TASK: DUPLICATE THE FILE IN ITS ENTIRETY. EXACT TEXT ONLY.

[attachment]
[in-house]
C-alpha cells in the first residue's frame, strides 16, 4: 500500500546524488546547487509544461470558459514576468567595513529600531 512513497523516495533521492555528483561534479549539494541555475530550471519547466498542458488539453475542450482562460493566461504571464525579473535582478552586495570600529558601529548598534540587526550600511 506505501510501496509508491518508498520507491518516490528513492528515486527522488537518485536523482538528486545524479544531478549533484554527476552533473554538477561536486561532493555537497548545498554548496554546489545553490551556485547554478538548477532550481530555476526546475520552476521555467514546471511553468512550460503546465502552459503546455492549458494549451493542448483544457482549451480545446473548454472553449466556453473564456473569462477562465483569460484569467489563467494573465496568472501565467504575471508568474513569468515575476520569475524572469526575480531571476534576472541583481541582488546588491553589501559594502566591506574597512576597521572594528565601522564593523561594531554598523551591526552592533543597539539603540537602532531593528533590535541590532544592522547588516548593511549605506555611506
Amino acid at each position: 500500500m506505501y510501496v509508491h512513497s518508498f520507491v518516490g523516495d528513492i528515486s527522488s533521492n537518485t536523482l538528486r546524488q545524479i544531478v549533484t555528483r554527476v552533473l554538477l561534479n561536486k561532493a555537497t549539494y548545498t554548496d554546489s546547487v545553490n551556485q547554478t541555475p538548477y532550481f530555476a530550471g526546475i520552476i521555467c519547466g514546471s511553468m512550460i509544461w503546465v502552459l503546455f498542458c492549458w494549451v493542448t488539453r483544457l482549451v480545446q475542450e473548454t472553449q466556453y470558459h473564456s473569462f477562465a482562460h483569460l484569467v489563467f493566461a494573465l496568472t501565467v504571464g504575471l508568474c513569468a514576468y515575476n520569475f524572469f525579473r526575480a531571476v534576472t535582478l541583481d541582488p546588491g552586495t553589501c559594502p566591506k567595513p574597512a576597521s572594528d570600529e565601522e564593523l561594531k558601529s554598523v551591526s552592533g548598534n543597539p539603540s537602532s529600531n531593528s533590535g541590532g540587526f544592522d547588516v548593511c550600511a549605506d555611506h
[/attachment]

[in-house]
C-alpha cells in the first residue's frame, strides 16, 4: 500500500546524488546547487509544461470558459514576468567595513529600531 512513497523516495533521492555528483561534479549539494541555475530550471519547466498542458488539453475542450482562460493566461504571464525579473535582478552586495570600529558601529548598534540587526550600511 506505501510501496509508491518508498520507491518516490528513492528515486527522488537518485536523482538528486545524479544531478549533484554527476552533473554538477561536486561532493555537497548545498554548496554546489545553490551556485547554478538548477532550481530555476526546475520552476521555467514546471511553468512550460503546465502552459503546455492549458494549451493542448483544457482549451480545446473548454472553449466556453473564456473569462477562465483569460484569467489563467494573465496568472501565467504575471508568474513569468515575476520569475524572469526575480531571476534576472541583481541582488546588491553589501559594502566591506574597512576597521572594528565601522564593523561594531554598523551591526552592533543597539539603540537602532531593528533590535541590532544592522547588516548593511549605506555611506
Amino acid at each position: 500500500m506505501y510501496v509508491h512513497s518508498f520507491v518516490g523516495d528513492i528515486s527522488s533521492n537518485t536523482l538528486r546524488q545524479i544531478v549533484t555528483r554527476v552533473l554538477l561534479n561536486k561532493a555537497t549539494y548545498t554548496d554546489s546547487v545553490n551556485q547554478t541555475p538548477y532550481f530555476a530550471g526546475i520552476i521555467c519547466g514546471s511553468m512550460i509544461w503546465v502552459l503546455f498542458c492549458w494549451v493542448t488539453r483544457l482549451v480545446q475542450e473548454t472553449q466556453y470558459h473564456s473569462f477562465a482562460h483569460l484569467v489563467f493566461a494573465l496568472t501565467v504571464g504575471l508568474c513569468a514576468y515575476n520569475f524572469f525579473r526575480a531571476v534576472t535582478l541583481d541582488p546588491g552586495t553589501c559594502p566591506k567595513p574597512a576597521s572594528d570600529e565601522e564593523l561594531k558601529s554598523v551591526s552592533g548598534n543597539p539603540s537602532s529600531n531593528s533590535g541590532g540587526f544592522d547588516v548593511c550600511a549605506d555611506h